The IRS’s intrusive tactics thus have a chilling effect on people who wish to exercise their First Amendment right of free association without attracting public attention—or, more precisely, the attention of vicious ideological antagonists. Even calling attention to those tactics can compound the problem, as illustrated by [Friends of Abe]’s need to reassure its members in the wake of the Times story. The gradual accretion of power by a vast administrative state, combined with an administration intolerant of dissent, has produced a clear and present danger to basic American freedoms.— James Taranto
A law granting special privileges to the press effectively gives the government the power to license the press by deciding who qualifies.— James Taranto
Durbin acknowledges this problem but doesn’t really grapple with its implications. For instance, he doesn’t spell out whether the protection would belong to individual journalists or only to news organizations. If the latter, then he is in a funny position for a leftist Democrat: He is claiming that a constitutional right belongs only to corporations, not individuals.
Further, a government that grants privileges also has the power to take them away. A shield law would make those designated as “legitimate journalists” beholden to powerful politicians—especially when, as today, most journalists are ideologically sympathetic to the party in power. The Durbin shield proposal looks less like real protection than a protection racket.
By contrast, the scholars who favor gay marriage found it relatively easy to foresee looming legal pressures on faith-based organizations opposed to gay marriage, perhaps because many of these scholars live in social and intellectual circles where the shift Kmiec regards as inconceivable has already happened. They have less trouble imagining that people and groups who oppose gay marriage will soon be treated by society and the law the way we treat racists because that’s pretty close to the world in which they live now.— The coming conflict between same-sex marriage and religious liberty
KAL’s cartoon: this week, bubbles.
I like free speech. And I like legal protections for people to say outrageous things in public forums. I think that extends generally extends to schools, even if some student holds up a “Bong Hits 4 Jesus” sign. But then there’s this:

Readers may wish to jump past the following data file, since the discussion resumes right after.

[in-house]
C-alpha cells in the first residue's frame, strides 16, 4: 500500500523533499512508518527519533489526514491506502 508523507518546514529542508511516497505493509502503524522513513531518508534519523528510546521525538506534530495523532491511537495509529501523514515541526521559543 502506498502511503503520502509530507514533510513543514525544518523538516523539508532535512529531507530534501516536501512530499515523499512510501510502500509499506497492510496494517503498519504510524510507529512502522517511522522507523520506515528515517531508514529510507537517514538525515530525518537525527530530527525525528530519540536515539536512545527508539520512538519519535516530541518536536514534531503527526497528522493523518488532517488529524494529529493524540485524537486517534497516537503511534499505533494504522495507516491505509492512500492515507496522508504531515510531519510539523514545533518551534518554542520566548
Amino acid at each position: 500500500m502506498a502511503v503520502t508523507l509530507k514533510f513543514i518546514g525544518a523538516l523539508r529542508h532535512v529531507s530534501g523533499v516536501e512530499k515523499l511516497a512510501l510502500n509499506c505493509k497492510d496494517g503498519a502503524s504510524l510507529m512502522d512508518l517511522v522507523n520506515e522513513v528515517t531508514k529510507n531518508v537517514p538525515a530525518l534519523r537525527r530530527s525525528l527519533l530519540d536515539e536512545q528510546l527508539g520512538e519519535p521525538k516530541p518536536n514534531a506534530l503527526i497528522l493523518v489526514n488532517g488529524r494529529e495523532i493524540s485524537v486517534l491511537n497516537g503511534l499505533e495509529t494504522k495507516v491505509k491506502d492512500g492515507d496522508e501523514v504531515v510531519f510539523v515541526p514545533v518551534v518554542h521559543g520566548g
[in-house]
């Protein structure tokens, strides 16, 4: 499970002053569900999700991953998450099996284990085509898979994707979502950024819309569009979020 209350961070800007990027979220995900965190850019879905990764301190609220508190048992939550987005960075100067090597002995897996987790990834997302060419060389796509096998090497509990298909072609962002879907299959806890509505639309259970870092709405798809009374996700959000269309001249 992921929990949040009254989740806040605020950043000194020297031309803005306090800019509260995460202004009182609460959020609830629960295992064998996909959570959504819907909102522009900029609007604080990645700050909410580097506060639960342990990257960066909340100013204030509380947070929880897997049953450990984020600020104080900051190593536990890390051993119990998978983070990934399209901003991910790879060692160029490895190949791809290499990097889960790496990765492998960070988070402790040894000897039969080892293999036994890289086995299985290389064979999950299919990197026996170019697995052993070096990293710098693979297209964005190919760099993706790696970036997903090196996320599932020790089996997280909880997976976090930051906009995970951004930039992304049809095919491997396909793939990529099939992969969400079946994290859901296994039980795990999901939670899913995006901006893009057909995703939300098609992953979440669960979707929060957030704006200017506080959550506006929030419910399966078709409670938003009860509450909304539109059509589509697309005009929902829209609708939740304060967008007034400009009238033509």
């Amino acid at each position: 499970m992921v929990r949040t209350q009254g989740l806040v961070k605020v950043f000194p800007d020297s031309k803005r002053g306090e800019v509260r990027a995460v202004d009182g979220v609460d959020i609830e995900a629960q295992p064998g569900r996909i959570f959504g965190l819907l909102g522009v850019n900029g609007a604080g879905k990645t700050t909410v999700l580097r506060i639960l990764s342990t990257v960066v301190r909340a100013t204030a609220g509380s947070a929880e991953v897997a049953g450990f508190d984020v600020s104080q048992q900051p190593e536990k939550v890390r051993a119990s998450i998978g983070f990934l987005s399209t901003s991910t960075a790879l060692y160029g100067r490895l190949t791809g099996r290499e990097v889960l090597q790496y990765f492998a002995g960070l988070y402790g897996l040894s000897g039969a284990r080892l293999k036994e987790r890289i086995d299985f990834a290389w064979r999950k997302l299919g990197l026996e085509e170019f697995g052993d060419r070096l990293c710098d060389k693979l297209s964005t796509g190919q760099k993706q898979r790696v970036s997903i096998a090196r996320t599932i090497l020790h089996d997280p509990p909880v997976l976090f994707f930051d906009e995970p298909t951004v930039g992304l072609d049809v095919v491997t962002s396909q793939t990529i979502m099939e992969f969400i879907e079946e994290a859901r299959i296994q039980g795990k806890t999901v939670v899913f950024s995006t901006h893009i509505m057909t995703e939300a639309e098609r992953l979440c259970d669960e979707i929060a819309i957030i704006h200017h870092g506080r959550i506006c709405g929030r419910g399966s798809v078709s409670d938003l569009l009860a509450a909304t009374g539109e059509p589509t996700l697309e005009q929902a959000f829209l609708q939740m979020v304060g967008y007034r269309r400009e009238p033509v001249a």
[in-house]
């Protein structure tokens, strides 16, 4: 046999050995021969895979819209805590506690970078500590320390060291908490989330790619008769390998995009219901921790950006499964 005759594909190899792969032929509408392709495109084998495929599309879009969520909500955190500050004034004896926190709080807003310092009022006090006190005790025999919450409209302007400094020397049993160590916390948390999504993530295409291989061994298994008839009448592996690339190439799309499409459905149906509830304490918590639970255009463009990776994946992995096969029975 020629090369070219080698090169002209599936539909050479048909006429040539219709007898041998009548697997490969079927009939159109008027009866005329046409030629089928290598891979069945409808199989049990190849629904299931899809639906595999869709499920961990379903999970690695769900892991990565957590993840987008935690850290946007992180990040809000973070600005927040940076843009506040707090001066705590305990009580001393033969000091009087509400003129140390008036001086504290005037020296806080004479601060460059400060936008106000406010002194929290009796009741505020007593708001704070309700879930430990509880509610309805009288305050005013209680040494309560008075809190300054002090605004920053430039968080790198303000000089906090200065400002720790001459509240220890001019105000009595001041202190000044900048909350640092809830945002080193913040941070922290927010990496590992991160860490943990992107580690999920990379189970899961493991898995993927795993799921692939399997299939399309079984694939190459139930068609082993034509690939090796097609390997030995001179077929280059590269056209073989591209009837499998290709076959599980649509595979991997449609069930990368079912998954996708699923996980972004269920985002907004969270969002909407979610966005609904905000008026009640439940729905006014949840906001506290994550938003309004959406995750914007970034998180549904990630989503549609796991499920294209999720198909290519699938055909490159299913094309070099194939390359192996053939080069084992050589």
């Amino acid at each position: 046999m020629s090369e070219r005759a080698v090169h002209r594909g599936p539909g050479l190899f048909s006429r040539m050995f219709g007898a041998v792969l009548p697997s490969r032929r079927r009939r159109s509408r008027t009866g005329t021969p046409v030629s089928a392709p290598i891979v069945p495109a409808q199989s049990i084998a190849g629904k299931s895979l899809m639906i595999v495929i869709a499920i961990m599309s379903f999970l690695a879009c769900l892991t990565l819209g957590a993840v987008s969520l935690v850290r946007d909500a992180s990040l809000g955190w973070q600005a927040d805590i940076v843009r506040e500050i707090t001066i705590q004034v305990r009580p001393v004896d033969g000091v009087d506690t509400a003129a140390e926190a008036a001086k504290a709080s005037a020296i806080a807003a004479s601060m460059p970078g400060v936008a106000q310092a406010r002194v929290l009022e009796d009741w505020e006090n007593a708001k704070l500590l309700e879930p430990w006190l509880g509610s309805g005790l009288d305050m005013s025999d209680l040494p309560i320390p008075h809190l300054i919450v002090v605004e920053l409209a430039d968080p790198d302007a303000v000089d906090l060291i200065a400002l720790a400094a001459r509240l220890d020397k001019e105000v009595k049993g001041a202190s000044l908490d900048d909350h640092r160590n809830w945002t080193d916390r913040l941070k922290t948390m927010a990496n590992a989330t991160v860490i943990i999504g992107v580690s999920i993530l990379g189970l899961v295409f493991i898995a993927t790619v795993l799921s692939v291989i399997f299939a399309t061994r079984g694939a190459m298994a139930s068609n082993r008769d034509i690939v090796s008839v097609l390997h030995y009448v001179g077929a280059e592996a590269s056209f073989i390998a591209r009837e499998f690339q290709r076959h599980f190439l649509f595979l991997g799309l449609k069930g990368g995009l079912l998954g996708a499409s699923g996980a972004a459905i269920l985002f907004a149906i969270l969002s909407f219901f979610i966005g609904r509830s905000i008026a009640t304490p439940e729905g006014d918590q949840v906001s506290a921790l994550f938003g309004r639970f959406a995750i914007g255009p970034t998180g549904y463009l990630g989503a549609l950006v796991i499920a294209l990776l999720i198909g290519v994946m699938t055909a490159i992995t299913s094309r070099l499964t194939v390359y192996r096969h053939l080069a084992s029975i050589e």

A handful of students were sent home from Florida schools this week after showing up in shirts proclaiming that “Islam is of the Devil,” part of a fiery church campaign to “expose” Islam as a religion of violence.
Well. That happened. Was it too much? I think so. But where is the line? Does it depend on other people’s reactions? And who gets to enforce it?
(Edit: I should probably clarify that you’re intersted in where you think the line should be. Under precedent, this is not at all protected speech.)
The dress code is poorly worded and probably is (or should be) a violation of free-speech protection. Who the heck gets to determine what “disrupts the learning process” or causes other students to be “offended or distracted”? If my arch nemesis’ dad is the CEO of Crest and I wear a Colgate t-shirt just to piss the kid off, and it “distracts” or “offends” him, is that a violation? How about if I wear a Michael Jackson shirt that makes the classroom burst into spontaneous moonwalking? Surely that’s a disruption. Make the dress-code about something other than politically correct, subjective determinations of offensiveness—and you’e covered your bases.
That being said, neither the parents nor the church should have encouraged this behavior; they’re all a bunch of asshats shooting themselves in the feet. But the school should not have singled them out.
Does anyone doubt that if the school ignored it, this would have blown over and the students would have gotten tired of it?